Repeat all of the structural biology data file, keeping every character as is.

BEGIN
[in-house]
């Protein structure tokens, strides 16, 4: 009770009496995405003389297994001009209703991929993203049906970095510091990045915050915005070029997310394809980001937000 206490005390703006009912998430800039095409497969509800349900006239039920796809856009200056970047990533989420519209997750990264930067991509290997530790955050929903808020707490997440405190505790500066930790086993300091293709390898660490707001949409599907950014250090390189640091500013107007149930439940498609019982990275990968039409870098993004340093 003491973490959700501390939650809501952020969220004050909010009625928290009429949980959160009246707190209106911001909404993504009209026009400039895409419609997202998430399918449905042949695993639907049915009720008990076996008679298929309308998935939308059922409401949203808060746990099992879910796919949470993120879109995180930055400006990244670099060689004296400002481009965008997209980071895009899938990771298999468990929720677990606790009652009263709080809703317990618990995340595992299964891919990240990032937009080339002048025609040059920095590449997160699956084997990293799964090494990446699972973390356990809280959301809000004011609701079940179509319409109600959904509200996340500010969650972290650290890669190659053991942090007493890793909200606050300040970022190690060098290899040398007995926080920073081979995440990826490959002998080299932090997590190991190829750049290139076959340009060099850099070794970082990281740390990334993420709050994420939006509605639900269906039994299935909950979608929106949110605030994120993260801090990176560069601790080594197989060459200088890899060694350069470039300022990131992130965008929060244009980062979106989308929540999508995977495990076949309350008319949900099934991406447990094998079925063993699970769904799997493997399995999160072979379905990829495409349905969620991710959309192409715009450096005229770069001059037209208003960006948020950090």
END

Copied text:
[in-house]
């Protein structure tokens, strides 16, 4: 009770009496995405003389297994001009209703991929993203049906970095510091990045915050915005070029997310394809980001937000 206490005390703006009912998430800039095409497969509800349900006239039920796809856009200056970047990533989420519209997750990264930067991509290997530790955050929903808020707490997440405190505790500066930790086993300091293709390898660490707001949409599907950014250090390189640091500013107007149930439940498609019982990275990968039409870098993004340093 003491973490959700501390939650809501952020969220004050909010009625928290009429949980959160009246707190209106911001909404993504009209026009400039895409419609997202998430399918449905042949695993639907049915009720008990076996008679298929309308998935939308059922409401949203808060746990099992879910796919949470993120879109995180930055400006990244670099060689004296400002481009965008997209980071895009899938990771298999468990929720677990606790009652009263709080809703317990618990995340595992299964891919990240990032937009080339002048025609040059920095590449997160699956084997990293799964090494990446699972973390356990809280959301809000004011609701079940179509319409109600959904509200996340500010969650972290650290890669190659053991942090007493890793909200606050300040970022190690060098290899040398007995926080920073081979995440990826490959002998080299932090997590190991190829750049290139076959340009060099850099070794970082990281740390990334993420709050994420939006509605639900269906039994299935909950979608929106949110605030994120993260801090990176560069601790080594197989060459200088890899060694350069470039300022990131992130965008929060244009980062979106989308929540999508995977495990076949309350008319949900099934991406447990094998079925063993699970769904799997493997399995999160072979379905990829495409349905969620991710959309192409715009450096005229770069001059037209208003960006948020950090």